There are many benefits to being an internal provider of IaaS offerings, but the attainment of this capability is certainly not "low hanging fruit." This does not mean such projects should be shelved or suspended; there are significant benefits along the way at each point in the plan. There are immediate benefits to virtualization in more cost-effective (and reduced) IT administration.

Additional benefits can be experienced in IT/business alignment that comes from development and publication of the services IT provides in a SPM. The SLA signature demonstrates IT's public commitment to defined services, and the costing model makes it possible to report usage in the common language of finance -- even without charge-back.

The biggest impediment to the introduction of IaaS under IT is that the service provider is the requirement for some form of portal/Web-based self-provisioning capability. Nonetheless, this journey needs to be started and aggressively progressed with budget, focus and urgency, but it is not prudent to expect highly visible "big bang" benefits in the short term.

Infrastructure as a Service, or IaaS (External)

Using an external provider for IaaS may make more sense. However, it is important to understand the limitations that may accompany this service once outsourced. The one limitation that concerns many IT teams is the issue of security. The data is off-site, at another organization, on infrastructure that is shared with perhaps hundreds of other organizations, or on hardware that may be dynamically managed with data moved around as policies dictate.

Understanding the security of your data in these circumstances may require considerable due diligence. However, if your data requires security, then you should avoid storing it outside your internal controls.

The other major issue to consider is your back-out strategy. Should the vendor fail to meet your IT needs, how you get your data back, and more importantly, how do you ensure no trace of it is left behind? It is also important to look at availability guarantees and what the guarantee means. Refunds don't do you a lot of good, so including a penalty clause is a good incentive to ensure the vendor has sufficient motivation to publish realistic goals and develop the capabilities to support them.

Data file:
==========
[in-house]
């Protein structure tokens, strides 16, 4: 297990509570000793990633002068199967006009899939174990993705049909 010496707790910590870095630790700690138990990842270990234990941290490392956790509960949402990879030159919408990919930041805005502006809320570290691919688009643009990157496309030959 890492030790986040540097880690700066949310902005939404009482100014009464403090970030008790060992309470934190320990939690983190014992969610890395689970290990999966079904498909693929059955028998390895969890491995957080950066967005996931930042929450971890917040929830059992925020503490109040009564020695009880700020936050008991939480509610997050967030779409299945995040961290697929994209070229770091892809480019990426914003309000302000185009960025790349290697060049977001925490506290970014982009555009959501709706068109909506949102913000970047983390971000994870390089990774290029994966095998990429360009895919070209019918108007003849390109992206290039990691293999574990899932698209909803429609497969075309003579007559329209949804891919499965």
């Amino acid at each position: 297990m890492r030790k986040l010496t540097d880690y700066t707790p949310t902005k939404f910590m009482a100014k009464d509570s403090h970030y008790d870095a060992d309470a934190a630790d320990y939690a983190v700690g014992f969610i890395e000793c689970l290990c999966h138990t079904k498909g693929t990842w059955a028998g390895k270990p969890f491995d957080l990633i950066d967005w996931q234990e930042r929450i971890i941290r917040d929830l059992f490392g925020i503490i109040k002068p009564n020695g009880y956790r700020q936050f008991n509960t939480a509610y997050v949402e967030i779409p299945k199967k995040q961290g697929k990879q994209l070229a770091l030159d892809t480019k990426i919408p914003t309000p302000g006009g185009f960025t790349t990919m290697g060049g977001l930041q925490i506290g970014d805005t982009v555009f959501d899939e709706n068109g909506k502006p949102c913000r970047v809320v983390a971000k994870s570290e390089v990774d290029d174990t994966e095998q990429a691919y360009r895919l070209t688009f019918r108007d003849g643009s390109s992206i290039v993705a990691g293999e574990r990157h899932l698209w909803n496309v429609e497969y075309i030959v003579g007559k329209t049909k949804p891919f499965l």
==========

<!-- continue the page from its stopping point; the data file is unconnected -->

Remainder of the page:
Finally, it is important to get scalability issues under control. What scalability does your contract support? If you exceed it, is there a premium? Can the vendor provision higher-level scaling within your required time frame? If you are satisfied that security, stability, availability, performance, scalability, back-out capabilities and pricing are all acceptable, you are well positioned to outsource IaaS.

In addition, there is a hybrid model available for the more sophisticated IT team. When IT has already deployed a successful internal IaaS, they may choose to look at outsourcing these services for overload conditions. A single organization has less flexibility in supply-and-demand management and in funding for demand projections than the external service provider. These providers service hundreds, if not thousands, of customers and can fund and build larger "spare" capacity.

Using the external IaaS as a buffer for overflow creates a hybrid provider model ensuring that IT will never be in the embarrassing position of running out of resources. However, it is essential that IT considers the same acceptance criteria that apply to selecting an outsourced-only model.

To Be Continued...

In the second part of this feature, I will take a look at two additional examples of services in the cloud model -- Software as a Service (SaaS) and Platform as a Service (PaaS).

Cloud Thunder: The Biggest Bang for the Buck, Part 2

Dick Benton is principal consultant at GlassHouse Technologies. Email him at dbenton@glasshouse.com.